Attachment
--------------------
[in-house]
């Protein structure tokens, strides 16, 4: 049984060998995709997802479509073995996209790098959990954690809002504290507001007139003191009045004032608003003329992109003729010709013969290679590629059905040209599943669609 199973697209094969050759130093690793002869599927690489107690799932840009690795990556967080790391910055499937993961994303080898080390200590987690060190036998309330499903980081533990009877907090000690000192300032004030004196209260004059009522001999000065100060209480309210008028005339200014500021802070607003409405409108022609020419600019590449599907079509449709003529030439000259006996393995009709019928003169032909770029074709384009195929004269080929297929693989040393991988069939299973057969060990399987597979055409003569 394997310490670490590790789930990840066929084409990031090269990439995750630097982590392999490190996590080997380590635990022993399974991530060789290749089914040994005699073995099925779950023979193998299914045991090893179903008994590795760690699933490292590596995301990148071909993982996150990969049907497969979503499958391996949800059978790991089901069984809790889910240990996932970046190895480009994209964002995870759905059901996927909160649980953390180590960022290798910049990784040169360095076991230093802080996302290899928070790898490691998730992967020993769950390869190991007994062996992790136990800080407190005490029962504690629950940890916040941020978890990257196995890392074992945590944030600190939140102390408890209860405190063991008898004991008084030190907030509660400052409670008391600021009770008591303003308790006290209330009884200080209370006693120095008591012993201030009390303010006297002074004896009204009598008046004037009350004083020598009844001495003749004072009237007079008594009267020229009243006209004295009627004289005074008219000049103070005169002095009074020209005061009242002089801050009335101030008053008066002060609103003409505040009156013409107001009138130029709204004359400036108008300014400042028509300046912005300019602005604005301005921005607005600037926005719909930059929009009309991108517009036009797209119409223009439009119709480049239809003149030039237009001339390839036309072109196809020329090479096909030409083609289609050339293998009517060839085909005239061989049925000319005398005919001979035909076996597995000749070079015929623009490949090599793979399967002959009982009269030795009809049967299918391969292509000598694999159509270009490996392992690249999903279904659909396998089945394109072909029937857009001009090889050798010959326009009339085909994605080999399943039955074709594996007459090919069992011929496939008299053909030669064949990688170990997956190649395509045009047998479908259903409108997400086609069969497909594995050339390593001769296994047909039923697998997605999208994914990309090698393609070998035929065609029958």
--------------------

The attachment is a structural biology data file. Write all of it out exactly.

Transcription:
[in-house]
């Protein structure tokens, strides 16, 4: 049984060998995709997802479509073995996209790098959990954690809002504290507001007139003191009045004032608003003329992109003729010709013969290679590629059905040209599943669609 199973697209094969050759130093690793002869599927690489107690799932840009690795990556967080790391910055499937993961994303080898080390200590987690060190036998309330499903980081533990009877907090000690000192300032004030004196209260004059009522001999000065100060209480309210008028005339200014500021802070607003409405409108022609020419600019590449599907079509449709003529030439000259006996393995009709019928003169032909770029074709384009195929004269080929297929693989040393991988069939299973057969060990399987597979055409003569 394997310490670490590790789930990840066929084409990031090269990439995750630097982590392999490190996590080997380590635990022993399974991530060789290749089914040994005699073995099925779950023979193998299914045991090893179903008994590795760690699933490292590596995301990148071909993982996150990969049907497969979503499958391996949800059978790991089901069984809790889910240990996932970046190895480009994209964002995870759905059901996927909160649980953390180590960022290798910049990784040169360095076991230093802080996302290899928070790898490691998730992967020993769950390869190991007994062996992790136990800080407190005490029962504690629950940890916040941020978890990257196995890392074992945590944030600190939140102390408890209860405190063991008898004991008084030190907030509660400052409670008391600021009770008591303003308790006290209330009884200080209370006693120095008591012993201030009390303010006297002074004896009204009598008046004037009350004083020598009844001495003749004072009237007079008594009267020229009243006209004295009627004289005074008219000049103070005169002095009074020209005061009242002089801050009335101030008053008066002060609103003409505040009156013409107001009138130029709204004359400036108008300014400042028509300046912005300019602005604005301005921005607005600037926005719909930059929009009309991108517009036009797209119409223009439009119709480049239809003149030039237009001339390839036309072109196809020329090479096909030409083609289609050339293998009517060839085909005239061989049925000319005398005919001979035909076996597995000749070079015929623009490949090599793979399967002959009982009269030795009809049967299918391969292509000598694999159509270009490996392992690249999903279904659909396998089945394109072909029937857009001009090889050798010959326009009339085909994605080999399943039955074709594996007459090919069992011929496939008299053909030669064949990688170990997956190649395509045009047998479908259903409108997400086609069969497909594995050339390593001769296994047909039923697998997605999208994914990309090698393609070998035929065609029958």